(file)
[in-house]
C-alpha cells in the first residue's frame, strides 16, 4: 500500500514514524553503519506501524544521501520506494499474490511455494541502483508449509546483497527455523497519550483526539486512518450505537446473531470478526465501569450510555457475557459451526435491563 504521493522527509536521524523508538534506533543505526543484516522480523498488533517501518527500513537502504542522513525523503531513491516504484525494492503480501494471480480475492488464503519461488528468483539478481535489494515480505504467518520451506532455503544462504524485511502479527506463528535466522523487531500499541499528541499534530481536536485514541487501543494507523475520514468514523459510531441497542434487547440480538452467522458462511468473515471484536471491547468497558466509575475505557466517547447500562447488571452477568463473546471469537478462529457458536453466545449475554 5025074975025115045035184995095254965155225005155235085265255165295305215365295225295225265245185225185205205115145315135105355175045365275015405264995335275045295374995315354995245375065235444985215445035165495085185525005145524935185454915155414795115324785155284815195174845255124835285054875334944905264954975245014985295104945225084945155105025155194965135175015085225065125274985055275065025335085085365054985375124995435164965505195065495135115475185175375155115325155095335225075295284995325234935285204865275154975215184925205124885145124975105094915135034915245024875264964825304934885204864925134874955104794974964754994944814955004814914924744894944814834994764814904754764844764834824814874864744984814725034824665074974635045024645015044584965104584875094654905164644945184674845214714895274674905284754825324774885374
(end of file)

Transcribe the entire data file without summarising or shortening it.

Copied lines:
[in-house]
C-alpha cells in the first residue's frame, strides 16, 4: 500500500514514524553503519506501524544521501520506494499474490511455494541502483508449509546483497527455523497519550483526539486512518450505537446473531470478526465501569450510555457475557459451526435491563 504521493522527509536521524523508538534506533543505526543484516522480523498488533517501518527500513537502504542522513525523503531513491516504484525494492503480501494471480480475492488464503519461488528468483539478481535489494515480505504467518520451506532455503544462504524485511502479527506463528535466522523487531500499541499528541499534530481536536485514541487501543494507523475520514468514523459510531441497542434487547440480538452467522458462511468473515471484536471491547468497558466509575475505557466517547447500562447488571452477568463473546471469537478462529457458536453466545449475554 5025074975025115045035184995095254965155225005155235085265255165295305215365295225295225265245185225185205205115145315135105355175045365275015405264995335275045295374995315354995245375065235444985215445035165495085185525005145524935185454915155414795115324785155284815195174845255124835285054875334944905264954975245014985295104945225084945155105025155194965135175015085225065125274985055275065025335085085365054985375124995435164965505195065495135115475185175375155115325155095335225075295284995325234935285204865275154975215184925205124885145124975105094915135034915245024875264964825304934885204864925134874955104794974964754994944814955004814914924744894944814834994764814904754764844764834824814874864744984814725034824665074974635045024645015044584965104584875094654905164644945184674845214714895274674905284754825324774885374